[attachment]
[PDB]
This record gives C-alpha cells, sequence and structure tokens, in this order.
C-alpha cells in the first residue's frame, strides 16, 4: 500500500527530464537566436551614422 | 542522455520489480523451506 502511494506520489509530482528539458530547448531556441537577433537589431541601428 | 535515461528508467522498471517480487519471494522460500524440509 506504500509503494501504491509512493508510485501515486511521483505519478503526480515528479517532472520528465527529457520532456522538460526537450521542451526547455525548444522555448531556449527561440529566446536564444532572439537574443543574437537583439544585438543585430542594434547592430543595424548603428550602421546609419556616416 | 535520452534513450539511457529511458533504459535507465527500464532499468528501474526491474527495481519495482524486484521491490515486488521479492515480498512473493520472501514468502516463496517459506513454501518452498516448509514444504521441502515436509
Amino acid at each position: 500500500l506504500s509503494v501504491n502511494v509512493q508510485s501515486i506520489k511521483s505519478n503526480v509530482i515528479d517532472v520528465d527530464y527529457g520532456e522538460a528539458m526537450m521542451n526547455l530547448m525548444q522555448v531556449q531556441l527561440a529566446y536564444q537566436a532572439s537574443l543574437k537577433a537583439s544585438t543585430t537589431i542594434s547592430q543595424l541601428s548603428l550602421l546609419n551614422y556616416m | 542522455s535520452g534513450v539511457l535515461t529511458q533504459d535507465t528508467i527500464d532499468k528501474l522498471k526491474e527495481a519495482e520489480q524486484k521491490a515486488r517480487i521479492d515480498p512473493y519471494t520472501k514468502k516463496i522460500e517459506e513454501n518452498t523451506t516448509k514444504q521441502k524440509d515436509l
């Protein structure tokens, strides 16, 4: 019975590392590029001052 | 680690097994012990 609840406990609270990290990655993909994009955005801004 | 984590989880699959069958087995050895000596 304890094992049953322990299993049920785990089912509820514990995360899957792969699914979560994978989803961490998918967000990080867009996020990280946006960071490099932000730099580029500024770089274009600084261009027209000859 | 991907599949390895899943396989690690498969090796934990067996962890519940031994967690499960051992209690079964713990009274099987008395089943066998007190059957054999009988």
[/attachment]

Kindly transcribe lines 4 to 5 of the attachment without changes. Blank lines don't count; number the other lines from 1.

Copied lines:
Amino acid at each position: 500500500l506504500s509503494v501504491n502511494v509512493q508510485s501515486i506520489k511521483s505519478n503526480v509530482i515528479d517532472v520528465d527530464y527529457g520532456e522538460a528539458m526537450m521542451n526547455l530547448m525548444q522555448v531556449q531556441l527561440a529566446y536564444q537566436a532572439s537574443l543574437k537577433a537583439s544585438t543585430t537589431i542594434s547592430q543595424l541601428s548603428l550602421l546609419n551614422y556616416m | 542522455s535520452g534513450v539511457l535515461t529511458q533504459d535507465t528508467i527500464d532499468k528501474l522498471k526491474e527495481a519495482e520489480q524486484k521491490a515486488r517480487i521479492d515480498p512473493y519471494t520472501k514468502k516463496i522460500e517459506e513454501n518452498t523451506t516448509k514444504q521441502k524440509d515436509l
């Protein structure tokens, strides 16, 4: 019975590392590029001052 | 680690097994012990 609840406990609270990290990655993909994009955005801004 | 984590989880699959069958087995050895000596 304890094992049953322990299993049920785990089912509820514990995360899957792969699914979560994978989803961490998918967000990080867009996020990280946006960071490099932000730099580029500024770089274009600084261009027209000859 | 991907599949390895899943396989690690498969090796934990067996962890519940031994967690499960051992209690079964713990009274099987008395089943066998007190059957054999009988």